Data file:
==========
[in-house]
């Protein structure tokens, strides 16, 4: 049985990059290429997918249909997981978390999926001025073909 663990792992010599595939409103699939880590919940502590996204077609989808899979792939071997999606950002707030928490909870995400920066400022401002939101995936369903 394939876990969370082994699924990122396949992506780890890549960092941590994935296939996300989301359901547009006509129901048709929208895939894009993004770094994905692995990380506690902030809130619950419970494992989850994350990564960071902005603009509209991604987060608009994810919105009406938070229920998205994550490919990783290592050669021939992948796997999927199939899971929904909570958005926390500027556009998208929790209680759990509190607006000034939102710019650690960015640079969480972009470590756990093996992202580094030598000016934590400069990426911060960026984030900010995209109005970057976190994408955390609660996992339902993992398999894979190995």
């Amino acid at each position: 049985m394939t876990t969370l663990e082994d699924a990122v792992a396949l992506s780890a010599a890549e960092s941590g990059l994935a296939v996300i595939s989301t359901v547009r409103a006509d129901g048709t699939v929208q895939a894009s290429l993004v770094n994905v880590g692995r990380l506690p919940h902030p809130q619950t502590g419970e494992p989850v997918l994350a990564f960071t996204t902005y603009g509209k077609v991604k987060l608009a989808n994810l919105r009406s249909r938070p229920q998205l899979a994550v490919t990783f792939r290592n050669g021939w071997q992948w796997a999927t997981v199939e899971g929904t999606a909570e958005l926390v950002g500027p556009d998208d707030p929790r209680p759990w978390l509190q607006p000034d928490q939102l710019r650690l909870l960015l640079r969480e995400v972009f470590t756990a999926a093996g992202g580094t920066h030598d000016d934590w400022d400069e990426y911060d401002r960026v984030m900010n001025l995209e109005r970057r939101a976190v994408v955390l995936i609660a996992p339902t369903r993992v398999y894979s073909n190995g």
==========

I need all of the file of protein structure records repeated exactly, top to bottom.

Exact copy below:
[in-house]
């Protein structure tokens, strides 16, 4: 049985990059290429997918249909997981978390999926001025073909 663990792992010599595939409103699939880590919940502590996204077609989808899979792939071997999606950002707030928490909870995400920066400022401002939101995936369903 394939876990969370082994699924990122396949992506780890890549960092941590994935296939996300989301359901547009006509129901048709929208895939894009993004770094994905692995990380506690902030809130619950419970494992989850994350990564960071902005603009509209991604987060608009994810919105009406938070229920998205994550490919990783290592050669021939992948796997999927199939899971929904909570958005926390500027556009998208929790209680759990509190607006000034939102710019650690960015640079969480972009470590756990093996992202580094030598000016934590400069990426911060960026984030900010995209109005970057976190994408955390609660996992339902993992398999894979190995």
């Amino acid at each position: 049985m394939t876990t969370l663990e082994d699924a990122v792992a396949l992506s780890a010599a890549e960092s941590g990059l994935a296939v996300i595939s989301t359901v547009r409103a006509d129901g048709t699939v929208q895939a894009s290429l993004v770094n994905v880590g692995r990380l506690p919940h902030p809130q619950t502590g419970e494992p989850v997918l994350a990564f960071t996204t902005y603009g509209k077609v991604k987060l608009a989808n994810l919105r009406s249909r938070p229920q998205l899979a994550v490919t990783f792939r290592n050669g021939w071997q992948w796997a999927t997981v199939e899971g929904t999606a909570e958005l926390v950002g500027p556009d998208d707030p929790r209680p759990w978390l509190q607006p000034d928490q939102l710019r650690l909870l960015l640079r969480e995400v972009f470590t756990a999926a093996g992202g580094t920066h030598d000016d934590w400022d400069e990426y911060d401002r960026v984030m900010n001025l995209e109005r970057r939101a976190v994408v955390l995936i609660a996992p339902t369903r993992v398999y894979s073909n190995g």